A low opposing batting average on fly balls could potentially be attributed to the quality of those outfielders (Jones in particular) but the low level of home runs falls squarely on the quality of the starters. There’s evidence that the collective efforts of the Braves hurlers resulted in the easiest cans of corn for any outfield in baseball during these six years.
What’s also interesting is that, for the most part, Jones’ teammates in the outfield also had positive numbers defensively during this time. That tells me that, while there’s no doubt that the Curacao Kid was an outstanding glove man, it’s likely that his superior metrics are in part attributable to the excellence of his teammates who toed the rubber for the Braves during his heyday.
The Godfather Enters the Debate
A little less than two weeks ago, on Twitter, advanced statistics pioneer Bill James (dubbed “The Godfather” of sabermetrics by MLB Network’s Brian Kenny) publicly inserted himself into the debate about whether in fact Andruw Jones was the best defensive center fielder of all time.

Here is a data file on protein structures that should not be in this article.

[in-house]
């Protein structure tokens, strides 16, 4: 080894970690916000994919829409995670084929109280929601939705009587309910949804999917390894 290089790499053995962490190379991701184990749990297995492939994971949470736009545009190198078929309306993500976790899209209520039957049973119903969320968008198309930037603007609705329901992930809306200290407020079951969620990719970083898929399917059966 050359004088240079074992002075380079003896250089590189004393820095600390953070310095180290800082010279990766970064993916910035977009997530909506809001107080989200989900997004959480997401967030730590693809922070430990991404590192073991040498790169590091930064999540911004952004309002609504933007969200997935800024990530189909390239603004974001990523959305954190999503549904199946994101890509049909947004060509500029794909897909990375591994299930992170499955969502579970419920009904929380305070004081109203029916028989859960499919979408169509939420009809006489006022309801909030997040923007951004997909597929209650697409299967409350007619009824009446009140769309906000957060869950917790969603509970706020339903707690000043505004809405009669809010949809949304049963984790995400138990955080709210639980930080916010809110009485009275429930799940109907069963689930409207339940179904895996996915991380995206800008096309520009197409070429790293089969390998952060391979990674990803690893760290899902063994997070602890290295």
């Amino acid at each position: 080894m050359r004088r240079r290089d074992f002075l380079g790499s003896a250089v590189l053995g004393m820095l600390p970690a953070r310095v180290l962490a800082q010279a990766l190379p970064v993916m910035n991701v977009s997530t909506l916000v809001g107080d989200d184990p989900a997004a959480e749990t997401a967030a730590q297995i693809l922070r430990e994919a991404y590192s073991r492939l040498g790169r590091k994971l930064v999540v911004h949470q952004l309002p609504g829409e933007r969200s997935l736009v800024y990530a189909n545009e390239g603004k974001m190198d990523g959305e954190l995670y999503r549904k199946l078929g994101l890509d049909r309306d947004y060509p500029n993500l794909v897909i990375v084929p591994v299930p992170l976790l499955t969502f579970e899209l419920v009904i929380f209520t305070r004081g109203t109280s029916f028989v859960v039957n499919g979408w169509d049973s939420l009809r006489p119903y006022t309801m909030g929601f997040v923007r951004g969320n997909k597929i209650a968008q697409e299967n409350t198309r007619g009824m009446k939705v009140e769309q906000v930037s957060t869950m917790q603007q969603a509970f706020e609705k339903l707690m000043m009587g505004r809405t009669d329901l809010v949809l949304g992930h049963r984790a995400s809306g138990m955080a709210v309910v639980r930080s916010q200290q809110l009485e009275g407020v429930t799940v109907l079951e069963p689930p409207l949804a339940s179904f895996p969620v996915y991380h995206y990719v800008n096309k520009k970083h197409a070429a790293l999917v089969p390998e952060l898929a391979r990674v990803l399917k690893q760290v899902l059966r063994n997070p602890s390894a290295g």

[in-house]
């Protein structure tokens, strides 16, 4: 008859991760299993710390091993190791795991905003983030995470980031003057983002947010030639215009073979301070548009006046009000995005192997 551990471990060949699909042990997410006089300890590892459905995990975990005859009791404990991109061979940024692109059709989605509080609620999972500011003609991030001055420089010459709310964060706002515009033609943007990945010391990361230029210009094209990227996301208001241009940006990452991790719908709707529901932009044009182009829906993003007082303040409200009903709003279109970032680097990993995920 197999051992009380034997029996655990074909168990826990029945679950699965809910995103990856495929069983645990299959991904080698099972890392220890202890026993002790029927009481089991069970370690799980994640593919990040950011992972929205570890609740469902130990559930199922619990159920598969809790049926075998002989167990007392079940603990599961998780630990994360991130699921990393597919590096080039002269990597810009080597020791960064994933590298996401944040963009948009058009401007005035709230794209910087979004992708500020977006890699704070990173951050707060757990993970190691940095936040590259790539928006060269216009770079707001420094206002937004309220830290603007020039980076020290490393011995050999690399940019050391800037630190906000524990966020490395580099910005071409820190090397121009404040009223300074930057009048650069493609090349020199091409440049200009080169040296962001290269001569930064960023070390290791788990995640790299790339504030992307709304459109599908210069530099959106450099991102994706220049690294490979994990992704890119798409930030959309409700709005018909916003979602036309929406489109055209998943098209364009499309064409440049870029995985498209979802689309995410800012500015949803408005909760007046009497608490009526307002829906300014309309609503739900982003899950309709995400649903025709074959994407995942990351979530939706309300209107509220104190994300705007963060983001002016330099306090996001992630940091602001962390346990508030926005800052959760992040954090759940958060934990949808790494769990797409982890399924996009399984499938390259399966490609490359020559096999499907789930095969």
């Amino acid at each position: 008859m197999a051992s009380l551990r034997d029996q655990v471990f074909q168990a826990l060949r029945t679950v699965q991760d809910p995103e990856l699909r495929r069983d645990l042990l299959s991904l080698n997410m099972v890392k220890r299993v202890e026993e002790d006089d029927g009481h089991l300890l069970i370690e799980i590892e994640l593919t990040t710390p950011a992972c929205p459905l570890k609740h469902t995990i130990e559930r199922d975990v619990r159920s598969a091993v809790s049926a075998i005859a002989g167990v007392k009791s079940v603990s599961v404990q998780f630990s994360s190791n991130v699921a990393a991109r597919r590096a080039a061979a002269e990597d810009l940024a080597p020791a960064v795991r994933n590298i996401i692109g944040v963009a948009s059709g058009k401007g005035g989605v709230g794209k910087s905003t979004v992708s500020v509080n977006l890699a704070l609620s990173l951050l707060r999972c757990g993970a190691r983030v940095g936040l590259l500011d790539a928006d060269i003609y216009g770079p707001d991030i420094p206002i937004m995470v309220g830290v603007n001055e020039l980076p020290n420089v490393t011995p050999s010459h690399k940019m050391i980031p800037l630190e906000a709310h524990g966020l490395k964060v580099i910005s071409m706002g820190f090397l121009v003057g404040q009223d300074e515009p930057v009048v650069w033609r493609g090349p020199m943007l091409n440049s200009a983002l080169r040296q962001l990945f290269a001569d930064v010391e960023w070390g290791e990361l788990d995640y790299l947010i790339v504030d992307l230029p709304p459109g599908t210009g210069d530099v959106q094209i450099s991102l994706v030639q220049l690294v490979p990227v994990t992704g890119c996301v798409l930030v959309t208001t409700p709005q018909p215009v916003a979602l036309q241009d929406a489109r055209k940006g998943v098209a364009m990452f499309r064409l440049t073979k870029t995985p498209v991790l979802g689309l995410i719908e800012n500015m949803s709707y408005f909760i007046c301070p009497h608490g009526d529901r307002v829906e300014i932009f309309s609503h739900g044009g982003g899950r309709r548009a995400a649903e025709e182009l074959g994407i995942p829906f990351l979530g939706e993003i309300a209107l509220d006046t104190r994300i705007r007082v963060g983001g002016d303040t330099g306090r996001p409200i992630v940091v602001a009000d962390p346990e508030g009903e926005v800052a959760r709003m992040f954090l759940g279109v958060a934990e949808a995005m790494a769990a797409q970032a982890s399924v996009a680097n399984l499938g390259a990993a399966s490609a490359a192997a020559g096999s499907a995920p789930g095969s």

First, let me say this about Bill James. I started reading his annual Baseball Abstract in 1981 or 1982; I was a baseball-obsessed teenager. James opened my eyes to things about baseball I had never before considered. Until I read his work, I had never contemplated the value of on-base percentages for batters. I never considered the fact that run support for pitchers does not even out over the course of one season.